It’s a valid question, although sadly, the Mets situation might be funnier than Abbott and Costello’s classic routine. Word leaking out of the Mets front office is that they will stay in-house, that some combination of Ike Davis, Lucas Duda and Josh Satin will answer that question. That raises a question Abbott and Costello never asked — why?
To rehash, Davis got off to a second straight horrendous start but unlike 2012, he could not recover this year and had to spend some time in the minors. He finished with nine home runs, 33 RBIs and a .205 batting average in 103 games. He also struck out 101 times.
Duda was terrible for a second straight season and was also banished to Las Vegas. He struck out 102 times in his 100 games, hitting .223 with 15 home runs and the same 33 RBIs as Davis.
Satin hit .279 in 75 games but has no power to speak of and has not yet proven that he can succeed at the major league level.
And these are the guys whom Sandy Alderson thinks can solve the team’s problem at first base.
Alderson has already said that non-tendering Davis is not an option, even though he is likely to get upwards of $4 million in his second year of arbitration. That is a lot of money to pay for a player who has shown himself to be unreliable. Maybe Alderson could trade him the way he traded Angel Pagan; hopefully he can get better players in return this time.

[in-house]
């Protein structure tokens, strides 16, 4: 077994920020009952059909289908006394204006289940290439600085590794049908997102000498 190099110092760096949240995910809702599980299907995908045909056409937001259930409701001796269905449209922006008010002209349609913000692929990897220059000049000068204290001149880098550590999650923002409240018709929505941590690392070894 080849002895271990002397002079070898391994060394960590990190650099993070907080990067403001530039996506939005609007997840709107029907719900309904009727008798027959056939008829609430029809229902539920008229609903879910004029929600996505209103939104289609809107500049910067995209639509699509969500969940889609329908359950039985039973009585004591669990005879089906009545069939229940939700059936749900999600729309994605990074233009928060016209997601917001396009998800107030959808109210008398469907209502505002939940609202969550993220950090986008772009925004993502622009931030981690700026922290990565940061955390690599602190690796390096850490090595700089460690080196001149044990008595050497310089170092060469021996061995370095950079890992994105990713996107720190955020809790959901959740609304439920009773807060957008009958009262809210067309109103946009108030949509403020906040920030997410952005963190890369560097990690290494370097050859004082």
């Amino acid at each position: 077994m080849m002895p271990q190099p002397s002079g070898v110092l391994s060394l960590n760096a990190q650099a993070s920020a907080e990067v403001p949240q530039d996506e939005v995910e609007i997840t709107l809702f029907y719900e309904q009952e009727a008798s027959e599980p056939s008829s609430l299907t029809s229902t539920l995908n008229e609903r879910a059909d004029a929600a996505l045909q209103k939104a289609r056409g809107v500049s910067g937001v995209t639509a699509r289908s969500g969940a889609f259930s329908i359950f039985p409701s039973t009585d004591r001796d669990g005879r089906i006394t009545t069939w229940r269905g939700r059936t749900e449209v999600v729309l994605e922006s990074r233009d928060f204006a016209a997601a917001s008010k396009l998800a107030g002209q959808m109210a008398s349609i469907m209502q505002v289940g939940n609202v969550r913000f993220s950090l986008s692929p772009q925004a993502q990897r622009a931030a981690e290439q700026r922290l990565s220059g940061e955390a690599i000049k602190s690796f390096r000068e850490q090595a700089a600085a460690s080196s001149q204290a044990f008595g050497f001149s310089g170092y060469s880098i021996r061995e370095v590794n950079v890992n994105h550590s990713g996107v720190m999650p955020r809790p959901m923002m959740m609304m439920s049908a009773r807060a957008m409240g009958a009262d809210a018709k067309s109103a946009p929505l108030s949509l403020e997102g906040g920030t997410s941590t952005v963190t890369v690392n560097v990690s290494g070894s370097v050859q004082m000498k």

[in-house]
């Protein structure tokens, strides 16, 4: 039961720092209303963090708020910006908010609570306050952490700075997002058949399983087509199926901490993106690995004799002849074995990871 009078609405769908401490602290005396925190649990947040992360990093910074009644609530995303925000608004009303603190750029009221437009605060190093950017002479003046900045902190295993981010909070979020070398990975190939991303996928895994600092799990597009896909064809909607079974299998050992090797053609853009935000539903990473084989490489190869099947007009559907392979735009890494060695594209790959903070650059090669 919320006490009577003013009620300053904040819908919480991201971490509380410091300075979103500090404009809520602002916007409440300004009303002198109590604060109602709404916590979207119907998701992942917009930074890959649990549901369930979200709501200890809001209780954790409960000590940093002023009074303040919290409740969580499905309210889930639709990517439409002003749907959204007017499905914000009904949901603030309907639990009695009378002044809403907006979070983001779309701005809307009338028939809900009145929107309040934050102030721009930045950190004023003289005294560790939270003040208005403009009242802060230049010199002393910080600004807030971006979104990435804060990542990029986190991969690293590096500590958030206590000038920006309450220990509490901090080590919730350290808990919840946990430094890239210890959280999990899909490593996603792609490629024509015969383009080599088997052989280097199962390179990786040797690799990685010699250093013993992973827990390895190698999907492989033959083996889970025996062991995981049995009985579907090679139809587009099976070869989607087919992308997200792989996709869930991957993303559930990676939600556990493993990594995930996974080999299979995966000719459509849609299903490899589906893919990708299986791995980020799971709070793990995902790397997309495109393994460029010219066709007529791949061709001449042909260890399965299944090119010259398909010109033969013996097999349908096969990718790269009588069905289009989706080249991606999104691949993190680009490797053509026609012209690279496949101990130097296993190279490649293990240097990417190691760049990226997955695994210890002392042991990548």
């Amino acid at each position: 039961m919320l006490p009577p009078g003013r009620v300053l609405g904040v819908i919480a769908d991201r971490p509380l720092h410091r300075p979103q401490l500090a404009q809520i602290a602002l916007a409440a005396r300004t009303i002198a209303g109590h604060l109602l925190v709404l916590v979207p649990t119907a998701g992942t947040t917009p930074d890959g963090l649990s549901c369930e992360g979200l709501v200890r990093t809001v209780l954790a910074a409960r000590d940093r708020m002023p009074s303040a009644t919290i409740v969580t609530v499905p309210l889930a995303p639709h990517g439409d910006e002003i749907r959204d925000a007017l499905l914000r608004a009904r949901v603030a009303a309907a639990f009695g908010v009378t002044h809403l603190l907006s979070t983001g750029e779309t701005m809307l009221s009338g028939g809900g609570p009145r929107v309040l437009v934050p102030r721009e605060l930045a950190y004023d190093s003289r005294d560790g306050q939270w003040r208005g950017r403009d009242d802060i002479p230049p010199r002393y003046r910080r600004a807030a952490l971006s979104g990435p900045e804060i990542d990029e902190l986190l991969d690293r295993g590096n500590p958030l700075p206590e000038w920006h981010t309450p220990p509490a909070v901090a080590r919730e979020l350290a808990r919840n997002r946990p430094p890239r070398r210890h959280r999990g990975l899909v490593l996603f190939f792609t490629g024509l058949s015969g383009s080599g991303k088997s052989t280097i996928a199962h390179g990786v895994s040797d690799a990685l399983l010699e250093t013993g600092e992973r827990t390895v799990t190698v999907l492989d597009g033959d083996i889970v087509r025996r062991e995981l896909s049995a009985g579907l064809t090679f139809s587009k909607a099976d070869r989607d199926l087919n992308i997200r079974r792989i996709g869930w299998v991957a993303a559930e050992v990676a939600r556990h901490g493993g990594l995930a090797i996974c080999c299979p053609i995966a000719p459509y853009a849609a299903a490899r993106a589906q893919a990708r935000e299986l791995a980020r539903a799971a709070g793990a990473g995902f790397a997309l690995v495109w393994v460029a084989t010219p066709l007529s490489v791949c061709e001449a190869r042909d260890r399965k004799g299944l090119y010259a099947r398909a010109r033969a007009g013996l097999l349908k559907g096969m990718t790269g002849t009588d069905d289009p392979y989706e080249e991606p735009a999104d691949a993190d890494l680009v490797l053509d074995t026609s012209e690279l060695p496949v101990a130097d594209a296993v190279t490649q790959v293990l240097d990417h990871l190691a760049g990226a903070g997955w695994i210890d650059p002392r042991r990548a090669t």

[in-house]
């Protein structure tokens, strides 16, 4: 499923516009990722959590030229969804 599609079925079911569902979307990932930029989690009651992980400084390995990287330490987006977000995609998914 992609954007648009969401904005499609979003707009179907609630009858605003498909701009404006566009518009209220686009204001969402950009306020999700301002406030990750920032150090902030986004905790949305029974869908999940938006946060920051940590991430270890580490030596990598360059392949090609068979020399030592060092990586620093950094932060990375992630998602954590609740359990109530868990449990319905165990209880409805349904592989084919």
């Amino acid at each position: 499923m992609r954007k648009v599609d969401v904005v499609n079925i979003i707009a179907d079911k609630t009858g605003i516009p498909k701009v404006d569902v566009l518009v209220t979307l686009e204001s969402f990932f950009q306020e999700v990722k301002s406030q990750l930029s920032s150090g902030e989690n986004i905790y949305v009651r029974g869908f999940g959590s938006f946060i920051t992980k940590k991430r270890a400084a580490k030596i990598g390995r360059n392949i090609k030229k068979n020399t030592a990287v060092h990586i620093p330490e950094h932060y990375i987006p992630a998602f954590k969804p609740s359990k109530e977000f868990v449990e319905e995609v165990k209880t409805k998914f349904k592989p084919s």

It might make sense to hold onto Duda for one more year because he is not yet eligible for arbitration and he has minor league options left. That means the Mets can pay him a little more than the major league minimum ($500,000) and stick him in the minors and see if he can figure things out. If he does, then bring him up. If not, let him languish in Vegas. But the Mets should absolutely not go into the season counting on Duda at all.
They can do the same thing with Satin.
The bottom line is that the Mets need to look elsewhere for a first baseman. James Loney should be a possibility. He shouldn’t cost too much and is a decent hitter. However, he doesn’t have great power; he is a 15-homer guy at best. The rest of the free agent market is not particularly attractive.
Could the Mets pry Mark Trumbo away from the Angels? Trumbo is a slugger — 34 home runs and 100 RBIs this season. But he hit only .234 and struck out 184 times. He is only 27, so there is room for improvement. The Angels need pitching and the Mets certainly have pitching to spare if they choose to go that route. Alderson has gone on record as saying he does not like to deal young pitching for hitting, but he may not have any choice.
The Mets need an overhaul to compete in 2014, not just a couple of cosmetic changes. First base is a good place to start.